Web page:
Triumph T110

When Gentleman Joe Raced a Works Greeves at Daytona

Legendary Manx Norton tuner Francis Beart once prepared a two stroke racer, and just as successfully.

Sixties road racing ace Joe Dunphy, who returned this year to the Manx Grand Prix as guest of honour to celebrate 50 years since his first victory there in 1962, is well known for his Isle of Man exploits on the immaculate Manx Nortons prepared by legendary tuner Francis Beart.

Less well documented is that Joe was, for a while, equally dominant in the 250cc class on a Beart-tuned two-stroke, clocking up race wins and lap records. He campaigned a factory-supplied Greeves and, more remarkably, raced the bike in North America to pick up the factory s first road racing world championship points.

A dignified grandfather, who belies his 74 years, we caught up with Joe and wife Valerie-who he met at Brands Hatch and later married in 1964-at his South London home, not far from the old Crystal Palace circuit, where he was so dominant, to find out more about the Greeves connection. Read more »

Chrysler rolled

Beautiful brute

When Chrysler rolled out its 300 back in 1955, it was dubbed the beautiful brute thanks to its powerful styling and its 300bhp V8, making it the muscle car of its era. Some 57 years later, and the latest 300C SRT8 carries on the tradition. Revealed more than a year ago at the New York motor show, the SRT8 version of the 300 is still a brute but a more rounded type of slugger this time, thanks to some added sophistication to go with the injection of even more muscle.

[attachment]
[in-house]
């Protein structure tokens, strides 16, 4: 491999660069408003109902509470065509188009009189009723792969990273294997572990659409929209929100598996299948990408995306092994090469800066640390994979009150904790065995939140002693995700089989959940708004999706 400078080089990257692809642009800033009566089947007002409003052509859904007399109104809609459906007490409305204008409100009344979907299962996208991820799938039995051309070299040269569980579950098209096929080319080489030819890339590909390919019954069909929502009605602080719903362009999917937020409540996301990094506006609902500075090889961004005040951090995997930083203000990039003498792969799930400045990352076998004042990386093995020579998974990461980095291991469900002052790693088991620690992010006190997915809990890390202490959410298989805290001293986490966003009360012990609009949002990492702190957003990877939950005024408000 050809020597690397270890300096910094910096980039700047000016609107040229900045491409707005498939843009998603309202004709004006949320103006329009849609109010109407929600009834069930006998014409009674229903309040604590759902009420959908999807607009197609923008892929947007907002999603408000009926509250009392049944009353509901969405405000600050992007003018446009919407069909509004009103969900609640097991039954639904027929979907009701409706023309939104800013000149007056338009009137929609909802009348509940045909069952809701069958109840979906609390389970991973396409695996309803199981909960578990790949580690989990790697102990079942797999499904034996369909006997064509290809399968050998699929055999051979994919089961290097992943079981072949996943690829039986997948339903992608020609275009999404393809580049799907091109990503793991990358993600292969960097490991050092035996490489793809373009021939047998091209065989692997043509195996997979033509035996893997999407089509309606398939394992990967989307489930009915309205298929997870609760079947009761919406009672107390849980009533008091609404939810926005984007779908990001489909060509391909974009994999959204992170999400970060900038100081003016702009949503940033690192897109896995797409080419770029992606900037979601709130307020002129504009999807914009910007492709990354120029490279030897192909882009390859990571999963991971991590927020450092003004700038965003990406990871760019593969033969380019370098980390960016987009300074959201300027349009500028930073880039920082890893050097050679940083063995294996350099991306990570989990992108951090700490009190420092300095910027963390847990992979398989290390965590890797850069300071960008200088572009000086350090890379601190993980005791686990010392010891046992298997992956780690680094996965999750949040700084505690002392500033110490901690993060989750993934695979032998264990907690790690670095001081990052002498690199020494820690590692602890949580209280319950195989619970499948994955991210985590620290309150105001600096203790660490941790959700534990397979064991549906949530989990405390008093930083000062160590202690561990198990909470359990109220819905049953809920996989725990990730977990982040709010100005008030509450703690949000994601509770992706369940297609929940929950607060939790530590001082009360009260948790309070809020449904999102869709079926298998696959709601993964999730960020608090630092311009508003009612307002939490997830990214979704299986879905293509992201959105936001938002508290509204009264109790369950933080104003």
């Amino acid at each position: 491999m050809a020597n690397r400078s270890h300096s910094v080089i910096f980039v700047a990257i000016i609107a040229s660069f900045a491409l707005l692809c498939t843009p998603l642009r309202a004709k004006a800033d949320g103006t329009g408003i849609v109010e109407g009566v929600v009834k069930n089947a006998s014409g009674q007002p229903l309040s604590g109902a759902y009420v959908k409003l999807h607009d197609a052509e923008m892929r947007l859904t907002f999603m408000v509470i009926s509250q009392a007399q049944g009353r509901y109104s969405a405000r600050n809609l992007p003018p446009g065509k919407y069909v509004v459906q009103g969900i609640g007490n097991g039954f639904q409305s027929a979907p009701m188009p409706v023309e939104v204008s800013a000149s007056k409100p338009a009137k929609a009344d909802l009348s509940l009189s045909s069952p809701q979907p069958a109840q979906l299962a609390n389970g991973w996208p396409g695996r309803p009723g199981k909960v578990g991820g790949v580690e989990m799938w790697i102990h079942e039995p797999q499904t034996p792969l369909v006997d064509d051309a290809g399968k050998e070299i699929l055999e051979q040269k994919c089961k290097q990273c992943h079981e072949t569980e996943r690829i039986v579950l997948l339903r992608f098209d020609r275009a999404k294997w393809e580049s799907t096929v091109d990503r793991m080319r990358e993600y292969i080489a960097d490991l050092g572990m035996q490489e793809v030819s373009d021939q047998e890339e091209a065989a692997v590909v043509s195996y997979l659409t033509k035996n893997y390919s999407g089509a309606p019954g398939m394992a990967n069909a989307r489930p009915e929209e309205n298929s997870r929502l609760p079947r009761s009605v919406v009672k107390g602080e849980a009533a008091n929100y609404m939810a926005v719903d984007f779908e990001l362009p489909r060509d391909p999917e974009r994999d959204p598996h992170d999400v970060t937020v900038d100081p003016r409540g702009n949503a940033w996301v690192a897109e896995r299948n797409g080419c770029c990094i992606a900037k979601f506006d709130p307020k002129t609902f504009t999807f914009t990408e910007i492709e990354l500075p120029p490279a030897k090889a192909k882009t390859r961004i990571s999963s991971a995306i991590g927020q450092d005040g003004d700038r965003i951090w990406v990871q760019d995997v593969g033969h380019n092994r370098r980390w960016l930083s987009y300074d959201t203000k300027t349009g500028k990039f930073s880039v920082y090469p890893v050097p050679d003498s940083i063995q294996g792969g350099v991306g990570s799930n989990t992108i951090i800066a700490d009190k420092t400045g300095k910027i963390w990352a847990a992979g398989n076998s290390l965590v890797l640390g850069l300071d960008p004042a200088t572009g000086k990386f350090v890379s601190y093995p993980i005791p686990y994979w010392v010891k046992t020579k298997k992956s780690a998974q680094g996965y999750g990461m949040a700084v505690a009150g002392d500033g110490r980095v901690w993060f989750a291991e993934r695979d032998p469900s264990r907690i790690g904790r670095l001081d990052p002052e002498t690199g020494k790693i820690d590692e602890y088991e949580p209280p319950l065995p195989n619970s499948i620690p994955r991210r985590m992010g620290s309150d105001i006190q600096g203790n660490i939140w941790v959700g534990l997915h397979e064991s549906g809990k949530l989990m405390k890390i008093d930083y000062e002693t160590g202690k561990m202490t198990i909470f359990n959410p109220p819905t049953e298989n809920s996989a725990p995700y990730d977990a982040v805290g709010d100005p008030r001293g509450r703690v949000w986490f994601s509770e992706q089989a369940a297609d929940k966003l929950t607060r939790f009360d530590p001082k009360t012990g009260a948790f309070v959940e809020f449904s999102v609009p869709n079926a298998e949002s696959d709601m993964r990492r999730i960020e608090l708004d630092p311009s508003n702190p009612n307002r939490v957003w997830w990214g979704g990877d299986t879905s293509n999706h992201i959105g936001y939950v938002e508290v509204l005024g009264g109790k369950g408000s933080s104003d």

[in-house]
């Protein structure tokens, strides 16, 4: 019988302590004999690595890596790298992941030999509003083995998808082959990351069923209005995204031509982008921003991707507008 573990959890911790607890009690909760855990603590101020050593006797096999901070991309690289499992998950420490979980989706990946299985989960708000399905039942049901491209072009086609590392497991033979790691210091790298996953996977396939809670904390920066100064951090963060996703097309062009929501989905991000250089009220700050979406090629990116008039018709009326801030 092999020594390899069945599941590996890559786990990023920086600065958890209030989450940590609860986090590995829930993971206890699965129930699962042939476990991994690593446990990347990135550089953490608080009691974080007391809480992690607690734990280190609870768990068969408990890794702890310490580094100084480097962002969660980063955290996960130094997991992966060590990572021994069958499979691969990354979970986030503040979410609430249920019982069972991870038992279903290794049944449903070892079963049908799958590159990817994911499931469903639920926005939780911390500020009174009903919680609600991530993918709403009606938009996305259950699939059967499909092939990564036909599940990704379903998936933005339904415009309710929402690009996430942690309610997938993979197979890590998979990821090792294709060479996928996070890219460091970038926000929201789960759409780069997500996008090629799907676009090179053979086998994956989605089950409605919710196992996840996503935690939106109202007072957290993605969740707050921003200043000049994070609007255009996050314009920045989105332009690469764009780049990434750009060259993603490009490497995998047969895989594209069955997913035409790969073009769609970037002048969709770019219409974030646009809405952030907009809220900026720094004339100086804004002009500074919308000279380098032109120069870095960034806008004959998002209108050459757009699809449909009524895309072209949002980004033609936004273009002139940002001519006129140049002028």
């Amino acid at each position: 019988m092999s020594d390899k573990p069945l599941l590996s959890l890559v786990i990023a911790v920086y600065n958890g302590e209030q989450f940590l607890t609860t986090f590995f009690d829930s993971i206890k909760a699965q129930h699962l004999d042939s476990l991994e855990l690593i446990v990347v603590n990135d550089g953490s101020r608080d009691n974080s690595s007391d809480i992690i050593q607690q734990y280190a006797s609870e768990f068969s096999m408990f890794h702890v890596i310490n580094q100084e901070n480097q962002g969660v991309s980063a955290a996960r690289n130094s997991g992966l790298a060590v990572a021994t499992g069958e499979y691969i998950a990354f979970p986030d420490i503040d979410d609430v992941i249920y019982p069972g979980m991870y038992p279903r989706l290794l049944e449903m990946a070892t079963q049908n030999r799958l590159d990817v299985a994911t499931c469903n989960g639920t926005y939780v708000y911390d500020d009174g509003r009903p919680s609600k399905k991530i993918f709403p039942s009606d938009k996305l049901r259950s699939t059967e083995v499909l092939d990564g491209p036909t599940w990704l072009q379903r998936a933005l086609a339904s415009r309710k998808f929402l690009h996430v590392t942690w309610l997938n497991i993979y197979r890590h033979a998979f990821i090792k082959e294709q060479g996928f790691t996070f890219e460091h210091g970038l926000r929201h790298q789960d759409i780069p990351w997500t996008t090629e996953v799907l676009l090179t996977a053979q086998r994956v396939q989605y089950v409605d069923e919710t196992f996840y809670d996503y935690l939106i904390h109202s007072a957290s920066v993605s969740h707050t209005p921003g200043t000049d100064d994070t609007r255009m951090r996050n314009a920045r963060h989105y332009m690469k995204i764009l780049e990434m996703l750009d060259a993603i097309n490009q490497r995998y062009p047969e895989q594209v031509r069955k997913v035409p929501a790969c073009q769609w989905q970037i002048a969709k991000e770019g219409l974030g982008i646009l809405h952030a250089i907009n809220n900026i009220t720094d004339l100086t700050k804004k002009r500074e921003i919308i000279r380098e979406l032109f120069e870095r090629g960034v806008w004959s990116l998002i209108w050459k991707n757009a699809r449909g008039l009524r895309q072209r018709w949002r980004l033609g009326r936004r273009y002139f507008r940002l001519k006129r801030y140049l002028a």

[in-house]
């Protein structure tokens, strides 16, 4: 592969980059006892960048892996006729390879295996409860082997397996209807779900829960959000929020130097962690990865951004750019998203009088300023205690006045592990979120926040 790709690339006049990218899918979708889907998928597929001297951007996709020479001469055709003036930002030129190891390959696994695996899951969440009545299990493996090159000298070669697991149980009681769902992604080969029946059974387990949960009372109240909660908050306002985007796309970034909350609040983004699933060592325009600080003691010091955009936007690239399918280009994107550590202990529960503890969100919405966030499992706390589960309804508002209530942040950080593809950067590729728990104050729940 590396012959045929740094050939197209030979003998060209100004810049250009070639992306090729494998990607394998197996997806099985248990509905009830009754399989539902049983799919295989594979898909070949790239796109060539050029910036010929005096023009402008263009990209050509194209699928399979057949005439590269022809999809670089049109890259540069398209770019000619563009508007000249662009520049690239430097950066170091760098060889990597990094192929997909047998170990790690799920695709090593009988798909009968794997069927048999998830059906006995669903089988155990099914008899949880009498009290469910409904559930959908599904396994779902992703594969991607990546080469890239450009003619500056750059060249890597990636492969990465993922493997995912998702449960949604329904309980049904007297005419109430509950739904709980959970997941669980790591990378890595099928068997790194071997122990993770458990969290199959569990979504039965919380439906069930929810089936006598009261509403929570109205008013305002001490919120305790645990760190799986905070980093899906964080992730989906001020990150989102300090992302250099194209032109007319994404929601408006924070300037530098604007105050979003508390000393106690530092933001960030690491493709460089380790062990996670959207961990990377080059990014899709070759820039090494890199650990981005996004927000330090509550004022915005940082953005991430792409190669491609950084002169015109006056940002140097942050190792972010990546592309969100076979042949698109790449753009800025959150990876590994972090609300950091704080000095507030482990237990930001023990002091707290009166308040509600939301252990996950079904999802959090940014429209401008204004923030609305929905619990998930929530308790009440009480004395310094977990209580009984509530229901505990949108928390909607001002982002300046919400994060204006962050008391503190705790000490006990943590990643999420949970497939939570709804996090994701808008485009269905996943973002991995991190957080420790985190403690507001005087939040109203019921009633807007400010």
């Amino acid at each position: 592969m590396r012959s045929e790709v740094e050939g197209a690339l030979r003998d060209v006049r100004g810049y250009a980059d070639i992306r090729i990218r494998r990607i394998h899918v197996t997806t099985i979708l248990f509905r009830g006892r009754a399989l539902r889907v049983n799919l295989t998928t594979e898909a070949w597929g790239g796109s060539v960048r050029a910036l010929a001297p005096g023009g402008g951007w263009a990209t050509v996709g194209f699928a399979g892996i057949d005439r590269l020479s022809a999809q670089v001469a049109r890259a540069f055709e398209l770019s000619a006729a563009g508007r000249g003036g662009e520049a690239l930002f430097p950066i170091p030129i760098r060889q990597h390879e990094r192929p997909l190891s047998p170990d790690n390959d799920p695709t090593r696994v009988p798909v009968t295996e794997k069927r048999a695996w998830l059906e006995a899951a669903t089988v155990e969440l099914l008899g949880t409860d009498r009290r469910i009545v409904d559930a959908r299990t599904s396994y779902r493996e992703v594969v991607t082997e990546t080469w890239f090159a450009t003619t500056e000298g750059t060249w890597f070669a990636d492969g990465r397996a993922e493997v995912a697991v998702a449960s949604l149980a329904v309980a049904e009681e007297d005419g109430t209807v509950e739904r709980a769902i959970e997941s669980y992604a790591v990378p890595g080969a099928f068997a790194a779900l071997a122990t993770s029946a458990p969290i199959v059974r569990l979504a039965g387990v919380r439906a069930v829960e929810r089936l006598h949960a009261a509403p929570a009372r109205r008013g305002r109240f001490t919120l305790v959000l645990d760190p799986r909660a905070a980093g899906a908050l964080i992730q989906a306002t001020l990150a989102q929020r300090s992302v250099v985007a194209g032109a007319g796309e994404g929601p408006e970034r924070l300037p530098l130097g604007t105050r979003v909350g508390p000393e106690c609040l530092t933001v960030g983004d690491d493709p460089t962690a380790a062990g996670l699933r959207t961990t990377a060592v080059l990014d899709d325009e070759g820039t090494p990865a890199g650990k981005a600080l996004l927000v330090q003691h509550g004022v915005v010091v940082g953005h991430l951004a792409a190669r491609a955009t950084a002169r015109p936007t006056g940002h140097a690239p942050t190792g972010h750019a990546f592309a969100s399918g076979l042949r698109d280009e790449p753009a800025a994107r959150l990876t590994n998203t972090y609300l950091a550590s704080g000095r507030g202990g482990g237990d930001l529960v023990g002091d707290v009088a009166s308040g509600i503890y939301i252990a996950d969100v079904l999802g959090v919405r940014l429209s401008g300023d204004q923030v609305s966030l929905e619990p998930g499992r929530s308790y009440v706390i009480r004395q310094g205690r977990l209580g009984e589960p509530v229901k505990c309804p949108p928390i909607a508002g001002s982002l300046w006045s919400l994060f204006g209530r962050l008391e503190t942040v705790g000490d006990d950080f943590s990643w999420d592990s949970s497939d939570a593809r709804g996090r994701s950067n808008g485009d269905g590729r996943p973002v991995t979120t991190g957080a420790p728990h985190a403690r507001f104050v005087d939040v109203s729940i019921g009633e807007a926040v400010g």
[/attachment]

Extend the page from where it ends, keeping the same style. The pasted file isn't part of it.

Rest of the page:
All muscle cars are defined by their engine and the big lump of iron under the SRT8bonnet has grown, but only in size, not in appetite. Well, officially anyway. Itclaimed to go easier on the juice thanks to cylinder de-activation which puts four of the Hemieight slugs to sleep when the full complement isnneeded. Though with a combined average of 13.0L/100km, itno planet saver. When the system is working, an Eco light illuminates on the dash, and a well-tuned ear will detect a change in the exhaust note. It works at both town speeds, and on the motorway, changing constantly, and unlike other systems wetried (read the GM V8) you can actually accelerate, very slowly, in four cylinder mode. Read more »


Falling from Grace

It has been nearly 40 years since I can remember feeling so sideswiped. My recollection of the day at Silverstone remains vivid. I was at the race to witness a rare treat indeed: four Kiwi drivers on a Formula One grid.

I expected big things from Graham McRae. After watching him dazzle in New Zealand and Australia, there were real hopes of him putting on a good show behind the wheel of one of Sir Frank Williams’cars.

My thermos hadneven been opened when Jody Schekter spun on the first lap. The resulting pile-up claimed nearly half the field, including Chris Amon. While Howden Ganley, who finished ninth, and Denny Hulme, third-placed, went on to further sucess, McRae went missing. A broken throttle on the opening lap didnjust end his race but McRaewhole F1 career. He didneven say goodbye to Sir Frank; he just got out of the stricken car, grabbed his bag and left. They called him Cassius back then, and this was one of the knockouts. Read more »